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A Tale of Two Territories

by Mike|
04. 18. 2019
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Uncategorized

America is a land of franchises and chains. If you’re in Houston you’ll be surrounded by many of the same familiar names and logos that you’ll find in Los Angeles. Same for Indianapolis and Boston too.

 

In 2011, there were 45 food chains doing over a billion dollars in business. That’s a whole lot of single-use packaging.

 

And the chains don’t stop with the stomach. There are the clothing stores, ranging from Kohl’s to Abercrombie and Fitch. Pharmacies like Walgreens and CVS. And big box stores like Walmart, Target, and Kmart. Name a retail category, and there will be multiple chains for it (and all of them are fearing disruption by Amazon).

 

You could probably list 25 chains just within a 15-minute drive of your house. And if someone from the other side of the country did the same, their list would likely be pretty similar.

 

But just because we’re eating and shopping at a lot of the same places — regardless of where we’re from — it doesn’t mean that those chains are doing everything similarly.

 

When it comes to choosing where they put their locations, chains and franchises operate on completely different frequencies from each another. Let’s take a look at an illustrative case.

 

Costco Versus Kung Fu Tea

 

You know Costco, everyone knows Costco. And there’s a good chance that you live not too far from one of its 527 locations in the United States.

 

You might not know Kung Fu Tea, but there are over 200 branches of its bubble tea shops across the United States. In just Manhattan, there are 12 Kung Fu Tea locations. How many Costcos are in Manhattan? Just 1, tucked away at the edge of the city in East Harlem. (There’s also another just across the East River in Queens.)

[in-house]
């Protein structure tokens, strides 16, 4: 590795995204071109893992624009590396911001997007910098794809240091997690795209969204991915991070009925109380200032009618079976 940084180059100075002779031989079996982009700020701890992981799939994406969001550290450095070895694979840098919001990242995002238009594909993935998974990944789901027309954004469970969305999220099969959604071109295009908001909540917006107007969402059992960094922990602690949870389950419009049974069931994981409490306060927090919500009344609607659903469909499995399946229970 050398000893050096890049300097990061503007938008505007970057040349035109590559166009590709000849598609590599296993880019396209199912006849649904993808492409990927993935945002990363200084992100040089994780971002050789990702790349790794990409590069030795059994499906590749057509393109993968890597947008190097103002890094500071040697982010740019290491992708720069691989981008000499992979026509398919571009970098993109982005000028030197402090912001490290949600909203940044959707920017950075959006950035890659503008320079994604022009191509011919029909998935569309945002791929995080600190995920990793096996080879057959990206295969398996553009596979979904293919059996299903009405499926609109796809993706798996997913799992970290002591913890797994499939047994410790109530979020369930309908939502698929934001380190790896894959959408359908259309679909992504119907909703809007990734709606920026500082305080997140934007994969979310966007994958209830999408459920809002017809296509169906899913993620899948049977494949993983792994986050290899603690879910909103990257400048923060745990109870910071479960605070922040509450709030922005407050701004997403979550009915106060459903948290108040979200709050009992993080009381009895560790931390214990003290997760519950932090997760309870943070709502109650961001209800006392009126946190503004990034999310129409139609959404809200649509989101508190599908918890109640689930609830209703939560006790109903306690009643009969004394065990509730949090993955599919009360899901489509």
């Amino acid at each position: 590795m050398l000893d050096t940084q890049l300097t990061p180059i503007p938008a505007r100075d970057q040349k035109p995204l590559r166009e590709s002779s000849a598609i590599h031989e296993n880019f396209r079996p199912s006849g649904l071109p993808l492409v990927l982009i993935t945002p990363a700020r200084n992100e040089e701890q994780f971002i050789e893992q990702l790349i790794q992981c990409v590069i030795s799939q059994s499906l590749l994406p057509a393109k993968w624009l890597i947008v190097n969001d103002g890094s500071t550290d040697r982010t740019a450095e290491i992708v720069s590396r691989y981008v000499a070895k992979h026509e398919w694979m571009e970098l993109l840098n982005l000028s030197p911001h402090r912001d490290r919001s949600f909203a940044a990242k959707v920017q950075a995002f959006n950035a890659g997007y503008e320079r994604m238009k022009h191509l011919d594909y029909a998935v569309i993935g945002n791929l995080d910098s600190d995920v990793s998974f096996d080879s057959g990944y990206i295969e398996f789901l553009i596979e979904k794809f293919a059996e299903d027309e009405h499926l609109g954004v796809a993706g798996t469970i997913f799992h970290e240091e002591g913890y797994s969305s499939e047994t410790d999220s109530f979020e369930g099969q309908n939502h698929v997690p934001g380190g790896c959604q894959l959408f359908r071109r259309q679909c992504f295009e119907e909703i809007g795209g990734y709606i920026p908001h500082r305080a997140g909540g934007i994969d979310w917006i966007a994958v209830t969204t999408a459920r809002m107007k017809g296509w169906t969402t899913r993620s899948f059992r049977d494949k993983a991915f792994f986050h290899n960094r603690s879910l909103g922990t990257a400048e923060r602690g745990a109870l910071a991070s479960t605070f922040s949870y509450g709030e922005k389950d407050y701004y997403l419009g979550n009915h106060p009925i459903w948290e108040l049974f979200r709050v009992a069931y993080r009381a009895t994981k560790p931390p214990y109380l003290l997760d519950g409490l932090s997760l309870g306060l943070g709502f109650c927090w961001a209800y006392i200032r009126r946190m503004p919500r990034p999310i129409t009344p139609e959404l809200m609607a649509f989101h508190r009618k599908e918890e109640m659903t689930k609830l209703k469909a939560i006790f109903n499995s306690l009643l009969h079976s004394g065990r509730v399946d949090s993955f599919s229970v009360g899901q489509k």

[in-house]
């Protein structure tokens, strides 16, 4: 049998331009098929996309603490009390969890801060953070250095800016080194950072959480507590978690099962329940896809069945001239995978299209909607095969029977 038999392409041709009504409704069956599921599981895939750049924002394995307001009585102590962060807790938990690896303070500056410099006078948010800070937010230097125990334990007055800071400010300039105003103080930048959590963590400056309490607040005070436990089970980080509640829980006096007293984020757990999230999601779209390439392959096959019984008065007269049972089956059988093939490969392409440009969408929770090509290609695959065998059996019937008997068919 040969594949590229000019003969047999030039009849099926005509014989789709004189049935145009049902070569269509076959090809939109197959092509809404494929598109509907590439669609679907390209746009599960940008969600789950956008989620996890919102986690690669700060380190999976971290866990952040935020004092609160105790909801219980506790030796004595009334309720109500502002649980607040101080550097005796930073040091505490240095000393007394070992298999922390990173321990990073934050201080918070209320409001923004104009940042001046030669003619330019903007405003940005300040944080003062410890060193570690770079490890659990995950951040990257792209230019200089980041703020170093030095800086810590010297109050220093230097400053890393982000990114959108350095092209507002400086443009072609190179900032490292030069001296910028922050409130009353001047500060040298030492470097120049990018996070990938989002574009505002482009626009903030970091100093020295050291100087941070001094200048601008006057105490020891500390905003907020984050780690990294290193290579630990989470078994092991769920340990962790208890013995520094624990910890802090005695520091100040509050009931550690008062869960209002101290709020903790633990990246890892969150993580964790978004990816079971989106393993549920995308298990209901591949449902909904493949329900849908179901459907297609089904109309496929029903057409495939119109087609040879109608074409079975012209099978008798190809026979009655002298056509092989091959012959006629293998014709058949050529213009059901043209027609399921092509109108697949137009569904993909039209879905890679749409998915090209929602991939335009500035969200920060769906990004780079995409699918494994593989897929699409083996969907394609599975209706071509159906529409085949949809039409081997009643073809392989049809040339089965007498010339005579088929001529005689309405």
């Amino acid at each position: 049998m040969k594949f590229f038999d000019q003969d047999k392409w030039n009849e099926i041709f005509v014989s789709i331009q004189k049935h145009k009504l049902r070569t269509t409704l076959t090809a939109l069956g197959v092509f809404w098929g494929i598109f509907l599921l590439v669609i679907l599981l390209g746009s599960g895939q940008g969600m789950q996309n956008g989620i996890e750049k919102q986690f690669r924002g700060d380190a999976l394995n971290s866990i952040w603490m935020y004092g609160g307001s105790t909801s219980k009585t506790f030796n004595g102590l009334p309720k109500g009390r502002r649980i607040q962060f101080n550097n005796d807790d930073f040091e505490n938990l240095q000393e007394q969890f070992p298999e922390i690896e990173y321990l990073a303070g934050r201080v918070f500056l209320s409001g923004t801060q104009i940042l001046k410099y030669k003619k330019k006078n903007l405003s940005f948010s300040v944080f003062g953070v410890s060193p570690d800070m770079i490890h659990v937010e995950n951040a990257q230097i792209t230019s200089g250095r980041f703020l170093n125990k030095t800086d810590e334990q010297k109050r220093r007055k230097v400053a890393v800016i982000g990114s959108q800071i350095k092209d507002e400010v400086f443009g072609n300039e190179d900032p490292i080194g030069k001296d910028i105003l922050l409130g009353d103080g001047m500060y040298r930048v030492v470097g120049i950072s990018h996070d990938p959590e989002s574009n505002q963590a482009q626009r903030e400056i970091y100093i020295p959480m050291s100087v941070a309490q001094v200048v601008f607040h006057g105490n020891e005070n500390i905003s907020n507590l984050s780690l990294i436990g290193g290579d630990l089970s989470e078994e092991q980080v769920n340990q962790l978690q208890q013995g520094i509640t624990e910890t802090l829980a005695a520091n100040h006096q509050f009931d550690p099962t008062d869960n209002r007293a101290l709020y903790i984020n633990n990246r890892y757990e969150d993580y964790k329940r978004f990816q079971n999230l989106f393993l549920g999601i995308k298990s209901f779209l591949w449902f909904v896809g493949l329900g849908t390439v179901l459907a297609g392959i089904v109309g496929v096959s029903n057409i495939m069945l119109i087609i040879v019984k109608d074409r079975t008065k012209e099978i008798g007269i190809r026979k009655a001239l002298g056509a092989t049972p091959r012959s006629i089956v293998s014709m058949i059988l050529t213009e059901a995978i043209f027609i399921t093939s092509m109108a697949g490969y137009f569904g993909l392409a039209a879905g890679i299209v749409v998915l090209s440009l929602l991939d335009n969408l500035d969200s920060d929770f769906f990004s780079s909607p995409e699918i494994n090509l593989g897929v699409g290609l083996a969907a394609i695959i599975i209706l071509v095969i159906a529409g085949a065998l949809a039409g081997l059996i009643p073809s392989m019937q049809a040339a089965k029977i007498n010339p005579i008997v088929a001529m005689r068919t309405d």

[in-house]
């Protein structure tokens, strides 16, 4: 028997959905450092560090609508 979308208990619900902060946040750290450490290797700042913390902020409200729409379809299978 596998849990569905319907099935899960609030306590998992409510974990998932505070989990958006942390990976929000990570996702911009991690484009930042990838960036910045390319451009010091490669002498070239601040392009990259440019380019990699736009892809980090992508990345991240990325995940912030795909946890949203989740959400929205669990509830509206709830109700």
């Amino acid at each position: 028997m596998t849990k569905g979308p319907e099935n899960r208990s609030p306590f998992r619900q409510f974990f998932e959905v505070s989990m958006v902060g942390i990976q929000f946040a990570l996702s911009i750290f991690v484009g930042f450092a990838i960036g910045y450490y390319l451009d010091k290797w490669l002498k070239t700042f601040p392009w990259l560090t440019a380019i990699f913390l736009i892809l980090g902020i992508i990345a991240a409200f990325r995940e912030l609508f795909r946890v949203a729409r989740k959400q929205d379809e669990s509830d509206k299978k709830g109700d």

Opening more of its superstores on the island would likely be prohibitively expensive, with its rent and real estate prices as high as its skyscrapers. Plus, even with Manhattan’s more than 1.5 million people, if there were more Costco’s on the island, they’d likely cannibalize each others’ business because each store needs to cover a massive population area.

 

Kung Fu Tea locations, on the other hand, are smaller than most coffee shops, meaning they can afford Manhattan rents for their modest size. Look at this map of Kung Fu Tea locations in Manhattan.

 

The footprints are so close they’re practically on top of each other. Kung Fu Tea can do this because they serve a much, much, much smaller population. Both Costco and Kung Fu Tea are successful businesses with hundreds of locations across the country, but they operate using totally territory strategies.

 

Go Big or Go Down to the Home?

 

A megastore like Costco (see also: Walmart, Target, Kohl’s) thinks big with its territories. That means mostly ZIP codes and maybe also census tracts, which typically hold between 1,200 and 8,000 people.